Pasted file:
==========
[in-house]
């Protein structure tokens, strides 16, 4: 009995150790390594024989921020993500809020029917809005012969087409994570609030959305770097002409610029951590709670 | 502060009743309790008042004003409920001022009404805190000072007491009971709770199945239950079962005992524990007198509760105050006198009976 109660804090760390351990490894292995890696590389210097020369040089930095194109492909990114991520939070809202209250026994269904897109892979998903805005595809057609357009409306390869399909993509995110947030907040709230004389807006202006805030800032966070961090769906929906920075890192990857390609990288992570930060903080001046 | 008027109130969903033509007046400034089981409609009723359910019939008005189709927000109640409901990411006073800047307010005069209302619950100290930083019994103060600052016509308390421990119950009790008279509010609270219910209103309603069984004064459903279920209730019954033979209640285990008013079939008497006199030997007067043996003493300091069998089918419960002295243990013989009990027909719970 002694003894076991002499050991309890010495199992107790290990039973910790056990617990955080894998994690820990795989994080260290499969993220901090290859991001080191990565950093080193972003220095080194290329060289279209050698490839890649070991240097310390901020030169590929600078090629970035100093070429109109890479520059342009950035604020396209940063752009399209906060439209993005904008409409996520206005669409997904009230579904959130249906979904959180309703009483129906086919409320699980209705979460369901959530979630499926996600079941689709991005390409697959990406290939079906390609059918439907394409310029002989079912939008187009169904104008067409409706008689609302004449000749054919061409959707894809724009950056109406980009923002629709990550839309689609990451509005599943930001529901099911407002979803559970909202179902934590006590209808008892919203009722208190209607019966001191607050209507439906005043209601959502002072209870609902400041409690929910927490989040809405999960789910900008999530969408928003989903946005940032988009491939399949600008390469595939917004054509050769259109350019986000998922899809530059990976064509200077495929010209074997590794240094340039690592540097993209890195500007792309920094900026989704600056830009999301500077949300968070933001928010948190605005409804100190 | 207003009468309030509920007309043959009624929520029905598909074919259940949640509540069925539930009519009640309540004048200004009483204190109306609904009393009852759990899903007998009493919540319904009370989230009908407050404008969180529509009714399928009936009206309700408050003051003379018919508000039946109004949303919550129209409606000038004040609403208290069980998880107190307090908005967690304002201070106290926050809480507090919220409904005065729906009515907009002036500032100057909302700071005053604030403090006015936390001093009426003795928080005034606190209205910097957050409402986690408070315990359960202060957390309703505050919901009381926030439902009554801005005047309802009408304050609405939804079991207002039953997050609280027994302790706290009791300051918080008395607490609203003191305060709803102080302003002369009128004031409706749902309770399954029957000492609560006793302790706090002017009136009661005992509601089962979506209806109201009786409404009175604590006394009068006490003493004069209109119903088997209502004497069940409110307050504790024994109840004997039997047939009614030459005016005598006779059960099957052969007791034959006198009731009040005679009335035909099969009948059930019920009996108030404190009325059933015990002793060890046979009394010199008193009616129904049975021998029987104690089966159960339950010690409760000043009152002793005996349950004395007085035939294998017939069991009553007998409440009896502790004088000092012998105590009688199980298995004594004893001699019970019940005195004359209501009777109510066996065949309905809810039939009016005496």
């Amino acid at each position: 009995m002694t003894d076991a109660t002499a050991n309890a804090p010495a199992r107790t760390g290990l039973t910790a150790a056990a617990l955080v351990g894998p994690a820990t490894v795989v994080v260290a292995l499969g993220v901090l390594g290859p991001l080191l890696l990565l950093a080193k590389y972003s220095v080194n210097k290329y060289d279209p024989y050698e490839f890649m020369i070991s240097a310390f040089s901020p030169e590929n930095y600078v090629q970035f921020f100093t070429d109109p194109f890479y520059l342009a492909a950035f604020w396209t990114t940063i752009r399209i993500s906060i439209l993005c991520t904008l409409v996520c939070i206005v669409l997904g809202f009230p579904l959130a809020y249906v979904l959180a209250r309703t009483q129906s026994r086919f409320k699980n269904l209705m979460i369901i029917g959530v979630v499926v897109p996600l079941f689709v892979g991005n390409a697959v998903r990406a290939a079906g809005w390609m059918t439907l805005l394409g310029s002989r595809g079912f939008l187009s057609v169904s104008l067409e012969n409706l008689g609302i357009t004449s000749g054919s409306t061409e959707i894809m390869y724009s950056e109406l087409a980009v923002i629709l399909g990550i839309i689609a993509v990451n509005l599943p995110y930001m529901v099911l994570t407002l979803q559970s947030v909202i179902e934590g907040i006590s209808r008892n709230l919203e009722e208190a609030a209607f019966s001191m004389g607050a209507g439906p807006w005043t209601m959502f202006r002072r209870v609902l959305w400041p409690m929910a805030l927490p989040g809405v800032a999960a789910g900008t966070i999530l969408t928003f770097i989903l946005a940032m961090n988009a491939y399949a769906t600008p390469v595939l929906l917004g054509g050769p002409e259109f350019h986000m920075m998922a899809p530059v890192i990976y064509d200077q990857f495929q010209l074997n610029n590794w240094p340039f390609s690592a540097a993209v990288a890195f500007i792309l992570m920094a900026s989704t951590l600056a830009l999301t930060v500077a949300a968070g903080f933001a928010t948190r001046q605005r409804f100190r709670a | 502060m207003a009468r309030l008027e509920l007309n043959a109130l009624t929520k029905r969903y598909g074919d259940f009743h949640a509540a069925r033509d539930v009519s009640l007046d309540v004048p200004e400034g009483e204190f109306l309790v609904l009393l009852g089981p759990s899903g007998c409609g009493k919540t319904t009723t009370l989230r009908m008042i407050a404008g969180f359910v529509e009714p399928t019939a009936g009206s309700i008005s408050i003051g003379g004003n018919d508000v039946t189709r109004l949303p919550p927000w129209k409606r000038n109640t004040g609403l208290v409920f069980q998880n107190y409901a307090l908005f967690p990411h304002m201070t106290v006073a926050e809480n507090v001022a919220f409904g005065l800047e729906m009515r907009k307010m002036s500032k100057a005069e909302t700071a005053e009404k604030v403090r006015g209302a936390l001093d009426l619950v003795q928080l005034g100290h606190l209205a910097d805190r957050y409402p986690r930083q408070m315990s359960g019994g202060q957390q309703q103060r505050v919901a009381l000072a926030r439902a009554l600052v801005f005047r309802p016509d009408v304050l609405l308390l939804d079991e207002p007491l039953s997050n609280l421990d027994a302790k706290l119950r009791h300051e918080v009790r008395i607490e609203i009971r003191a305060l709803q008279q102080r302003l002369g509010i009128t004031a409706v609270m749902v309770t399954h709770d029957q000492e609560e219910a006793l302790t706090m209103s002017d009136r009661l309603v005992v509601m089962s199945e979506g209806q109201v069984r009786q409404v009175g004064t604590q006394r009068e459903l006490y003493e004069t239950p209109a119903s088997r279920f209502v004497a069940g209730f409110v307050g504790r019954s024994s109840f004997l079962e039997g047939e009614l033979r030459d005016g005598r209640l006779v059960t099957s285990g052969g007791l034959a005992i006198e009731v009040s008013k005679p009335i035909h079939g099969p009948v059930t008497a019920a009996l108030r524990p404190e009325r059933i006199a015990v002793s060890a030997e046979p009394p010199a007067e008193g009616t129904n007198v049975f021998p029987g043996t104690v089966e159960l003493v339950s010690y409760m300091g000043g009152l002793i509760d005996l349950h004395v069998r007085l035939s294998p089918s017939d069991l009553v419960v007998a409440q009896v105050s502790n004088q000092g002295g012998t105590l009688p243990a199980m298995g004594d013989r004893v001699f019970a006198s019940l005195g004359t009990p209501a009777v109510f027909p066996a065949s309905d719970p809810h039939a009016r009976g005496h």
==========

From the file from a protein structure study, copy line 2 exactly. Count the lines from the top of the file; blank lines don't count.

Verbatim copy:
């Protein structure tokens, strides 16, 4: 009995150790390594024989921020993500809020029917809005012969087409994570609030959305770097002409610029951590709670 | 502060009743309790008042004003409920001022009404805190000072007491009971709770199945239950079962005992524990007198509760105050006198009976 109660804090760390351990490894292995890696590389210097020369040089930095194109492909990114991520939070809202209250026994269904897109892979998903805005595809057609357009409306390869399909993509995110947030907040709230004389807006202006805030800032966070961090769906929906920075890192990857390609990288992570930060903080001046 | 008027109130969903033509007046400034089981409609009723359910019939008005189709927000109640409901990411006073800047307010005069209302619950100290930083019994103060600052016509308390421990119950009790008279509010609270219910209103309603069984004064459903279920209730019954033979209640285990008013079939008497006199030997007067043996003493300091069998089918419960002295243990013989009990027909719970 002694003894076991002499050991309890010495199992107790290990039973910790056990617990955080894998994690820990795989994080260290499969993220901090290859991001080191990565950093080193972003220095080194290329060289279209050698490839890649070991240097310390901020030169590929600078090629970035100093070429109109890479520059342009950035604020396209940063752009399209906060439209993005904008409409996520206005669409997904009230579904959130249906979904959180309703009483129906086919409320699980209705979460369901959530979630499926996600079941689709991005390409697959990406290939079906390609059918439907394409310029002989079912939008187009169904104008067409409706008689609302004449000749054919061409959707894809724009950056109406980009923002629709990550839309689609990451509005599943930001529901099911407002979803559970909202179902934590006590209808008892919203009722208190209607019966001191607050209507439906005043209601959502002072209870609902400041409690929910927490989040809405999960789910900008999530969408928003989903946005940032988009491939399949600008390469595939917004054509050769259109350019986000998922899809530059990976064509200077495929010209074997590794240094340039690592540097993209890195500007792309920094900026989704600056830009999301500077949300968070933001928010948190605005409804100190 | 207003009468309030509920007309043959009624929520029905598909074919259940949640509540069925539930009519009640309540004048200004009483204190109306609904009393009852759990899903007998009493919540319904009370989230009908407050404008969180529509009714399928009936009206309700408050003051003379018919508000039946109004949303919550129209409606000038004040609403208290069980998880107190307090908005967690304002201070106290926050809480507090919220409904005065729906009515907009002036500032100057909302700071005053604030403090006015936390001093009426003795928080005034606190209205910097957050409402986690408070315990359960202060957390309703505050919901009381926030439902009554801005005047309802009408304050609405939804079991207002039953997050609280027994302790706290009791300051918080008395607490609203003191305060709803102080302003002369009128004031409706749902309770399954029957000492609560006793302790706090002017009136009661005992509601089962979506209806109201009786409404009175604590006394009068006490003493004069209109119903088997209502004497069940409110307050504790024994109840004997039997047939009614030459005016005598006779059960099957052969007791034959006198009731009040005679009335035909099969009948059930019920009996108030404190009325059933015990002793060890046979009394010199008193009616129904049975021998029987104690089966159960339950010690409760000043009152002793005996349950004395007085035939294998017939069991009553007998409440009896502790004088000092012998105590009688199980298995004594004893001699019970019940005195004359209501009777109510066996065949309905809810039939009016005496």